You only get use to the near misses. Living in punta Gorda when hurricane Charlie hit watching my roof tear off windows blown in and trees crashing onto the house is something you never get use to. We all have the I'm gonna ride it out perspective until your in the eye of one. Including me and why I was still in the house when it hit. Looked like a war zone for months 

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Posted (edited) · Report post

3 hours ago, JBA said:

That does not look good 

Well, this thing is changing tracks all the time. The latest models (6AM today) have it doing this:

 

Dorian.png.5853c8c63d5a38c61e5ca8dfe8ff0ef2.png

 

This is just the few latest models so doesn't go out the full 9 days as I only ran the late (most current) models for this picture.

 

I am getting them from this interactive site where you can pick and choose what you want to see:

 

http://hurricanecity.com/models/models.cgi?basin=al&year=2019&storm=05&display=google_map&latestrun=1

 

You can pick particular models, all the late models, all the early models or any combo, and also pick how you want it displayed. Pretty cool site.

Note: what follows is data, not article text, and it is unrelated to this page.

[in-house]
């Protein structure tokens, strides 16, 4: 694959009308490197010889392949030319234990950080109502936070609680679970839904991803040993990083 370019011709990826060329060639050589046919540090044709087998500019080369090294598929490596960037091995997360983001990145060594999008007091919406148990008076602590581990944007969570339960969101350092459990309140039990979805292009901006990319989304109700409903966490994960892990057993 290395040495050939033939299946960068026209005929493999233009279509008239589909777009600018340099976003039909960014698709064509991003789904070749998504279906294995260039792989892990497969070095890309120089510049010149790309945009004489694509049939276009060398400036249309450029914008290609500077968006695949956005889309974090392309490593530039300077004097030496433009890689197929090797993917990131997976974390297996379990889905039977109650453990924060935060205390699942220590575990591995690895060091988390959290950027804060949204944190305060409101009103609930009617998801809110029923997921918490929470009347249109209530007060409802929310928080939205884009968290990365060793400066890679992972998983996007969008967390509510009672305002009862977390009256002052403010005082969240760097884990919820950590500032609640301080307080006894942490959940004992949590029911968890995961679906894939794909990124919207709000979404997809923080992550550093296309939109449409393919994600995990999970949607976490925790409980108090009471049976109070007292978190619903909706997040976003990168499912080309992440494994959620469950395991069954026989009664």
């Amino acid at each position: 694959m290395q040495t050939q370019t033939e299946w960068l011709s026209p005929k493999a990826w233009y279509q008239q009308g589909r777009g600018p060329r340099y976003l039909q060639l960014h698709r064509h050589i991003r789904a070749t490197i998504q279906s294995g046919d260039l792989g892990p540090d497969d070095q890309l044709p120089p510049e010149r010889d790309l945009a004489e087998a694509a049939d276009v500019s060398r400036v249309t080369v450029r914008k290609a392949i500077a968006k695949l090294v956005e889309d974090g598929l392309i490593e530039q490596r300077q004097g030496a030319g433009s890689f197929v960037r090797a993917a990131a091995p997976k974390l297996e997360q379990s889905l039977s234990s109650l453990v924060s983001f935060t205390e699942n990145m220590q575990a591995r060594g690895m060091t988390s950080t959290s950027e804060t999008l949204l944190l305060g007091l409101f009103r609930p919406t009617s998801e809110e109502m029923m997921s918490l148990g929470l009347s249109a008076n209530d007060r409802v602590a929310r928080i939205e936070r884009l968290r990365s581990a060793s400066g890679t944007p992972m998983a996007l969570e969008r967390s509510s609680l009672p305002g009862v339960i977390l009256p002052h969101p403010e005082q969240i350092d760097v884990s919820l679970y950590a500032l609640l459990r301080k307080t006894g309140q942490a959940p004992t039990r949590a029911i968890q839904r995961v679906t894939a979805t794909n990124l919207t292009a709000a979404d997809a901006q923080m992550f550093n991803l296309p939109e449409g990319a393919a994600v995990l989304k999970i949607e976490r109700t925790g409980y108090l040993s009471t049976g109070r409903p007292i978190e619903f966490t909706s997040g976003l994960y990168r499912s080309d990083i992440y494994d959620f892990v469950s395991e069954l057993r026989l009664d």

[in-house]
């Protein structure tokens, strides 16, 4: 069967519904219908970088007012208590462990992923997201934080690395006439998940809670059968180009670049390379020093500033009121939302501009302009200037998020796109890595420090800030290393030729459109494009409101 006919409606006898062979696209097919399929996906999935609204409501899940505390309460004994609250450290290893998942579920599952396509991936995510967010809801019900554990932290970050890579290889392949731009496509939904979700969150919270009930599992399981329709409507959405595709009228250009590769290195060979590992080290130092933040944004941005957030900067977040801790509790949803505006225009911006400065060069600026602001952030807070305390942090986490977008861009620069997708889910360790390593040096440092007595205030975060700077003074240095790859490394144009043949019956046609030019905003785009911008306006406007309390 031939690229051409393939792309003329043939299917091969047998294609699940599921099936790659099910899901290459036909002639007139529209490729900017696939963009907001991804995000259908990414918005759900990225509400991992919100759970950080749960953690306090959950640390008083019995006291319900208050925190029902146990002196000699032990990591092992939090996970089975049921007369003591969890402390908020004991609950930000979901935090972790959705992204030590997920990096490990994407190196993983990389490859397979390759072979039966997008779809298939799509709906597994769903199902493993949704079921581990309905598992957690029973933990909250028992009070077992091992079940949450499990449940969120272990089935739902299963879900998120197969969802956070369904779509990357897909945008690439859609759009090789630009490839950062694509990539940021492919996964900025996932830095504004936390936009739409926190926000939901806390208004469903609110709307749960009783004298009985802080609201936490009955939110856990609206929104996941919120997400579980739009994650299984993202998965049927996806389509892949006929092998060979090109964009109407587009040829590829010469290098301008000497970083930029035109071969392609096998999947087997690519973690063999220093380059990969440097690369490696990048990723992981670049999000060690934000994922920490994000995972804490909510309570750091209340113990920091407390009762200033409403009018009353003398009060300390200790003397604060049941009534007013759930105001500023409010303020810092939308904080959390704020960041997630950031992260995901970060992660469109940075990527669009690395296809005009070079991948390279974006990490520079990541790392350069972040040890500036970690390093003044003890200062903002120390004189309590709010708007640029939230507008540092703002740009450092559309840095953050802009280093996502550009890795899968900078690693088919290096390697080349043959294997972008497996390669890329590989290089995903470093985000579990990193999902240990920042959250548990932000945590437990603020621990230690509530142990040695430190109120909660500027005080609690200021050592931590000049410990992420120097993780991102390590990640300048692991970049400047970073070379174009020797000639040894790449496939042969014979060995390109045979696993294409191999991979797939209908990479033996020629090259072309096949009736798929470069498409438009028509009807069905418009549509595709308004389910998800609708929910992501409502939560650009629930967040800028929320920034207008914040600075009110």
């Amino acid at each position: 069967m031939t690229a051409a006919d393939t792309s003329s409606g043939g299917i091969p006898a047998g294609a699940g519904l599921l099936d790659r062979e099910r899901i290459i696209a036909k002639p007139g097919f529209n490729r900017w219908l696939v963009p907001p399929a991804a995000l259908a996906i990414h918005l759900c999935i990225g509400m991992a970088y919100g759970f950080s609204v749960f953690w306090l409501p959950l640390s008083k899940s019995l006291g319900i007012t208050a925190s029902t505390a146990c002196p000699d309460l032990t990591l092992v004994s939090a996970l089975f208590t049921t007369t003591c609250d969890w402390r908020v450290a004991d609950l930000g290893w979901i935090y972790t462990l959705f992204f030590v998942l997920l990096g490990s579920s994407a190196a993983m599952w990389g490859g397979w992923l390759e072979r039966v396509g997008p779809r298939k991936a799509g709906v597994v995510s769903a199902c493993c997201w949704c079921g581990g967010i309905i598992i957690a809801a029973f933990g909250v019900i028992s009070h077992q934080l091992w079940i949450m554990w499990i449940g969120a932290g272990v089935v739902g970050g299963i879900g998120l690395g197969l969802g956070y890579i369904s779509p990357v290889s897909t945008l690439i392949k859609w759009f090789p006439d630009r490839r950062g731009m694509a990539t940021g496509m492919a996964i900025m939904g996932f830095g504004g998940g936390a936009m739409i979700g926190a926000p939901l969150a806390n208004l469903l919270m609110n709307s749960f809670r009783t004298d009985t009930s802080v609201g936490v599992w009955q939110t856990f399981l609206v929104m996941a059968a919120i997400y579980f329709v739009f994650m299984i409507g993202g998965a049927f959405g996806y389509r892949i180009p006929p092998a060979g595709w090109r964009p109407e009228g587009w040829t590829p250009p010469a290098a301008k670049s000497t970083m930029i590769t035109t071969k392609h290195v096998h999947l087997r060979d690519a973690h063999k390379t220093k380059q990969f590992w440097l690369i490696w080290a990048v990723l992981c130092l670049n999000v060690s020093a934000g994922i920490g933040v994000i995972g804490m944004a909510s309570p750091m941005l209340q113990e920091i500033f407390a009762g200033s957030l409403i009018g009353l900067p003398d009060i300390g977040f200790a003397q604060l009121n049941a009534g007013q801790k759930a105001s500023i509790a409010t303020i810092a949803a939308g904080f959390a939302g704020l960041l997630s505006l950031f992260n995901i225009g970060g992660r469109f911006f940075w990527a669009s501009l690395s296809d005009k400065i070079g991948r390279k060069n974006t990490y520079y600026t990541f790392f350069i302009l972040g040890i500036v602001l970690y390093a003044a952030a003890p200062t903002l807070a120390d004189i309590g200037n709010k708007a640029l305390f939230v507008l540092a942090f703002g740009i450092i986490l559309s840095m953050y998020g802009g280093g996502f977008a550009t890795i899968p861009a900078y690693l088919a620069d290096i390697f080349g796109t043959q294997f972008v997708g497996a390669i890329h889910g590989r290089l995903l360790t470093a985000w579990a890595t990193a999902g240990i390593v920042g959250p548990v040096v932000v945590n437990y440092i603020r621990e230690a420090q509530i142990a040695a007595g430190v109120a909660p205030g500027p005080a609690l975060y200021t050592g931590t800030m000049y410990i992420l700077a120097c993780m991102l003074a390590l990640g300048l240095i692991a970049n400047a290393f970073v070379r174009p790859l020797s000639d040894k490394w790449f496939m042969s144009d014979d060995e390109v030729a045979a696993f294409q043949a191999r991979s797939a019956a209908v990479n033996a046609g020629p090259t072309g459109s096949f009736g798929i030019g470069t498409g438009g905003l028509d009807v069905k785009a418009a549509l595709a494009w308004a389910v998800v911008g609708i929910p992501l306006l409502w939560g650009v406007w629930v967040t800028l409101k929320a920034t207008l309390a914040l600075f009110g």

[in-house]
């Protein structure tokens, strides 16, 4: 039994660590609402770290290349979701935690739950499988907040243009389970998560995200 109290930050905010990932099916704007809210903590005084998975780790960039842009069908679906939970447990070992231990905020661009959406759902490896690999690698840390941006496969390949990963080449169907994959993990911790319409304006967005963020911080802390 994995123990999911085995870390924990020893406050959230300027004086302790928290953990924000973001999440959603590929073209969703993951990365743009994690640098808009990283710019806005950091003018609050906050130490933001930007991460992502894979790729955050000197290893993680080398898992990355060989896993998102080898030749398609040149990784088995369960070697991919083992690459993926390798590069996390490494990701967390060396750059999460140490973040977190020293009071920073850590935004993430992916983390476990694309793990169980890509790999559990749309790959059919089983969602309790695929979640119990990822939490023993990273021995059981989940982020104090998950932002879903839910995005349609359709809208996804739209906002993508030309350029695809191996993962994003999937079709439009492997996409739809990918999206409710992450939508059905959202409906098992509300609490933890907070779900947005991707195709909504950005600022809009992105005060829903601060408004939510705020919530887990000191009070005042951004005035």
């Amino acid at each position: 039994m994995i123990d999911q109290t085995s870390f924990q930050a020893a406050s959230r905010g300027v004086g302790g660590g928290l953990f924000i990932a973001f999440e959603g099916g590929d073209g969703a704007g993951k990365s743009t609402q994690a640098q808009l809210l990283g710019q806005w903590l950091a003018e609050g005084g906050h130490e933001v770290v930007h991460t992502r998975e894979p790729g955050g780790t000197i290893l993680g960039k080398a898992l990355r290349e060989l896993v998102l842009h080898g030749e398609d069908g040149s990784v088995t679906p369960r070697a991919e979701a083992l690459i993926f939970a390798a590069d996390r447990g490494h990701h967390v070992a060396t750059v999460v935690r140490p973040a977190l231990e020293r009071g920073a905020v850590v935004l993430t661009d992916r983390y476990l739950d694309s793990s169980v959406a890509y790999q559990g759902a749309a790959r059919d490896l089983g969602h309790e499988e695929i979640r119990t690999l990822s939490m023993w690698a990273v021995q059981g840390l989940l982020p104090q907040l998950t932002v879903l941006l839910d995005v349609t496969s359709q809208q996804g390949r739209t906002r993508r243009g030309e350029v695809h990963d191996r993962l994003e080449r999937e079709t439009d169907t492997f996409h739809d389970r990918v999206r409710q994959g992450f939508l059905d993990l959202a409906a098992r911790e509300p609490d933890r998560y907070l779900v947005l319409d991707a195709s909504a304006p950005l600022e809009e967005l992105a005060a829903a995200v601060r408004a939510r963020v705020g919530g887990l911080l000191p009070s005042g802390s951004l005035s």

Edited by Steve in Mass

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There's no question Dorian is going to be a problem. Kind of like area 51 on a moon tide with macks and bass in the vicinity. So a big storm is pretty much guaranteed.

 

The question that remains is whether the eyewall crawls up the coast offshore, onshore, or inland. 

 

The difference here between getting flattened and getting brushed is like 50miles. Still way too far out for the models to resolve track differences at the 50mile scale. Typically, 4 days out, the average track error is 155miles.

 

This EURO run here is a brush job.

Screenshot_20190830-153058_Twitter.jpg.bd7def51a4d0c5f2f6b99d501ae0abb6.jpg

But move the storm just 50 miles closer and it's a catastrophe. Like 100 billion dollar disaster, vs like 2

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5 hours ago, alpha baiter said:

You only get use to the near misses. Living in punta Gorda when hurricane Charlie hit watching my roof tear off windows blown in and trees crashing onto the house is something you never get use to. We all have the I'm gonna ride it out perspective until your in the eye of one. Including me and why I was still in the house when it hit. Looked like a war zone for months 

I'm with ya. Unfortunately a lot of people learn it the hard way, if they learn at all. 

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Dorian is supposed to reach Cat 4 strengthen as it passes over the Bahamas islands of Eleuthera, Cat Island and Andros.  I've been on both Cat and Eleuthera months after hurricanes, and they were still cleaning be up from hurricanes that hit a couple years before.